30 Mar 2022
30 Mar 2022
Status: this preprint is currently under review for the journal HESS.

Evaluation of water flux predictive models developed using eddy covariance observations and machine learning: a meta-analysis

Haiyang Shi1,2,4,5, Geping Luo1,2,3,5, Olaf Hellwich6, Mingjuan Xie1,2,4,5, Chen Zhang1,2, Yu Zhang1,2, Yuangang Wang1,2, Xiuliang Yuan1, Xiaofei Ma1, Wenqiang Zhang1,2,4,5, Alishir Kurban1,2,3,5, Philippe De Maeyer1,2,4,5, and Tim Van de Voorde4,5 Haiyang Shi et al.
  • 1State Key Laboratory of Desert and Oasis Ecology, Xinjiang Institute of Ecology and Geography, Chinese Academy of Sciences, Urumqi, Xinjiang, 830011, China
  • 2University of Chinese Academy of Sciences, 19 (A) Yuquan Road, Beijing, 100049, China
  • 3Research Centre for Ecology and Environment of Central Asia, Chinese Academy of Sciences, Urumqi, China
  • 4Department of Geography, Ghent University, Ghent 9000, Belgium
  • 5Sino-Belgian Joint Laboratory of Geo-Information, Ghent, Belgium and Urumqi, China
  • 6Department of Computer Vision & Remote Sensing, Technische Universität Berlin, 10587 Berlin, Germany

Abstract. With the rapid accumulation of water flux observations from global eddy-covariance flux sites, many studies have used data-driven approaches to model site-scale water fluxes with various predictors and machine learning algorithms used. However, systematic evaluation of such models is still limited. We therefore performed a meta-analysis of 32 such studies, derived 139 model records, and evaluated the impact of various features on model accuracy throughout the modeling flow. SVM (average R-squared = 0.82) and RF (average R-squared = 0.81) outperformed over evaluated algorithms in both cross-study and intra-study (with the same training dataset) comparisons. The average accuracy of the model applied to arid regions is higher than other climate classes. The average accuracy of the model was slightly lower for forest sites (average R-squared = 0.76) than for cropland and grassland sites (average R-squared = 0.8 and 0.79), but higher than for shrub sites (average R-squared = 0.67). Among various predictor variables, the use of net/sun radiation, precipitation, air temperature, and the fraction of absorbed photosynthetically active radiation improved the model accuracy. Among the different validation methods, random cross-validation shows higher model accuracy than spatial cross-validation and temporal cross-validation, but spatial cross-validation is more important for the application for water flux predictive models when used for spatial extrapolation. The findings of this study are promising to guide future research on such machine learning-based modeling.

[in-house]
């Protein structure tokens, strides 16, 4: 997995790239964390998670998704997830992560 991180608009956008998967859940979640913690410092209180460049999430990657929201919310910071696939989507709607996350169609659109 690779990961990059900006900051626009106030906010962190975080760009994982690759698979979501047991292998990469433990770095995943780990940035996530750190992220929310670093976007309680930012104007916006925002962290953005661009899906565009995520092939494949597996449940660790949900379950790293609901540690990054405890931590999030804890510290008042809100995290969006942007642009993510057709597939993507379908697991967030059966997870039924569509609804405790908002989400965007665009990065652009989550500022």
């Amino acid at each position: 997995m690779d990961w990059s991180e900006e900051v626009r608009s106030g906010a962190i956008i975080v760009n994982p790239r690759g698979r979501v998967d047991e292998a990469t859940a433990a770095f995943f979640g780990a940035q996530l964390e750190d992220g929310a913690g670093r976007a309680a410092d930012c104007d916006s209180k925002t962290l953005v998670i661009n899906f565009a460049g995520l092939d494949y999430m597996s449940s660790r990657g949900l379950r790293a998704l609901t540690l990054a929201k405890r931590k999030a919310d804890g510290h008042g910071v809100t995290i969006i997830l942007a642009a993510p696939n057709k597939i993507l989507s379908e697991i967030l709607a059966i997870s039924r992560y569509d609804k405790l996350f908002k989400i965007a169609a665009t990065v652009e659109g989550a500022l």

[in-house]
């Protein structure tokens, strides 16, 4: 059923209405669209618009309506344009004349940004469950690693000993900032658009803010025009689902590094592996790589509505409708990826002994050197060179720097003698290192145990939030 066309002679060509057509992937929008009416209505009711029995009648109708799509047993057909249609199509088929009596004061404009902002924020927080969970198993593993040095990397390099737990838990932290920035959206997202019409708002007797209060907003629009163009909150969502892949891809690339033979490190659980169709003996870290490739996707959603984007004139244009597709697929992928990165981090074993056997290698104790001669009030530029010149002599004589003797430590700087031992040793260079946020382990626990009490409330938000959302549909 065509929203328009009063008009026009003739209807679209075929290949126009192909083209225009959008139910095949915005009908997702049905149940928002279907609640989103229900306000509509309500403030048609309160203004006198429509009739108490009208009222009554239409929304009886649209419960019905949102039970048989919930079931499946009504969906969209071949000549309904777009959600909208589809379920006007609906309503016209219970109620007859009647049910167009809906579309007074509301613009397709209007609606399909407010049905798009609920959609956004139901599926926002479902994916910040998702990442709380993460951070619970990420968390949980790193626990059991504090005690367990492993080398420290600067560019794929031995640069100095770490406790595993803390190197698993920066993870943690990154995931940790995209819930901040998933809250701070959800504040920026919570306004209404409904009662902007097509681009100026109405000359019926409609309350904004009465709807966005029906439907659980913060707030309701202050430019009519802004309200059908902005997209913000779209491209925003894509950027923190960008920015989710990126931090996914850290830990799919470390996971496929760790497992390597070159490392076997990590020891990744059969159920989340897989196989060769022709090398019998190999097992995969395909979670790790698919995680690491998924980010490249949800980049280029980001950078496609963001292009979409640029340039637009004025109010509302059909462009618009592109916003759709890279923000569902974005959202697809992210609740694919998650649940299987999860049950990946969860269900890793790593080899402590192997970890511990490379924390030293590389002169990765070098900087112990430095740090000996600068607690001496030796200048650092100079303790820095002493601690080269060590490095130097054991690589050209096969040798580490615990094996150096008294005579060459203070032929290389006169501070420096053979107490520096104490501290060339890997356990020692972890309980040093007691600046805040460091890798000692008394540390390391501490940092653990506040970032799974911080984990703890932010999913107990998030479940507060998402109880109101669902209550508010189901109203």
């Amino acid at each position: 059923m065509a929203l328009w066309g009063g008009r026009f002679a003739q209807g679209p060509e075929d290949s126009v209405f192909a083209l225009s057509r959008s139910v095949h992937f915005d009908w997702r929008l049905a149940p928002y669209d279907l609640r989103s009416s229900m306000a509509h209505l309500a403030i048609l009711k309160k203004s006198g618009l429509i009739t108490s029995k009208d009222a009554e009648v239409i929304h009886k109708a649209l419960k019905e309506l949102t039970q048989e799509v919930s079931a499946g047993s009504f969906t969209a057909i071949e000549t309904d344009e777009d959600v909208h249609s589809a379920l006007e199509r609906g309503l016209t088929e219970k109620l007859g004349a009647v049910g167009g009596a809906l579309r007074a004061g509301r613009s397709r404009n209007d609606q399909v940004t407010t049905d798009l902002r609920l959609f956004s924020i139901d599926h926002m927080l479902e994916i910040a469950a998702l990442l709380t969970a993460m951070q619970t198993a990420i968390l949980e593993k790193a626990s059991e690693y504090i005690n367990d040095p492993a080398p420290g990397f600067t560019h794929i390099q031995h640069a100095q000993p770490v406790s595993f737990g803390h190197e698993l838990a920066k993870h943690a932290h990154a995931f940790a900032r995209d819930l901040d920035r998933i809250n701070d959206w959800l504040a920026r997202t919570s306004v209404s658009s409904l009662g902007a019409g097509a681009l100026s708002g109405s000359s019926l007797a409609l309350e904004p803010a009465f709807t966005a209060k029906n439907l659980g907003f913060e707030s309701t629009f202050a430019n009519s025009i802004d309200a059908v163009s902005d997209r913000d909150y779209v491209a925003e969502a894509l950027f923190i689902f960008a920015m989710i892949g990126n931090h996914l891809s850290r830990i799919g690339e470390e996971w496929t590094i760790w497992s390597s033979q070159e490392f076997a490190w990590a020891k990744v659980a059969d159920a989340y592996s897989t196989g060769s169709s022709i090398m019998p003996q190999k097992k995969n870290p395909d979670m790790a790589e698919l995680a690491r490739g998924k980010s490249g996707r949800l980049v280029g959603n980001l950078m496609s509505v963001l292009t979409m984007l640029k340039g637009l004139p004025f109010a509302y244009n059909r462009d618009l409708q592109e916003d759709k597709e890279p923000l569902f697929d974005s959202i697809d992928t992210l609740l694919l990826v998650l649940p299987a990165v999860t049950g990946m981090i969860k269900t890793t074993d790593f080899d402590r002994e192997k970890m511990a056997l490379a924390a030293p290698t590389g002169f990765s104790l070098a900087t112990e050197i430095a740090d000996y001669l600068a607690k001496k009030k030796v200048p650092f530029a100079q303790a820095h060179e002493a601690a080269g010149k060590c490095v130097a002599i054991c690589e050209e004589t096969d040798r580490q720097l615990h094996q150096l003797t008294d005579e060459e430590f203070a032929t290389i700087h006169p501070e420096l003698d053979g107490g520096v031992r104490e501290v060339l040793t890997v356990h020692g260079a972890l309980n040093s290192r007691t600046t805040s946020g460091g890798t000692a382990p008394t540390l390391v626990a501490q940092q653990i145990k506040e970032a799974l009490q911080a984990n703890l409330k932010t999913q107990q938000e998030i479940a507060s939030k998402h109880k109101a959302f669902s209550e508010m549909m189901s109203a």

Haiyang Shi et al.

Status: open (until 27 May 2022)

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Haiyang Shi et al.

Haiyang Shi et al.


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Short summary
There have been many machine learning simulation studies based on eddy-covariance observations for water flux and evapotranspiration. We performed a meta-analysis of such studies to clarify the impact of different algorithms, predictors, etc. on the reported prediction accuracy. It can, to some extent, guide future global water flux modeling studies and help us better understand the terrestrial ecosystem water cycle.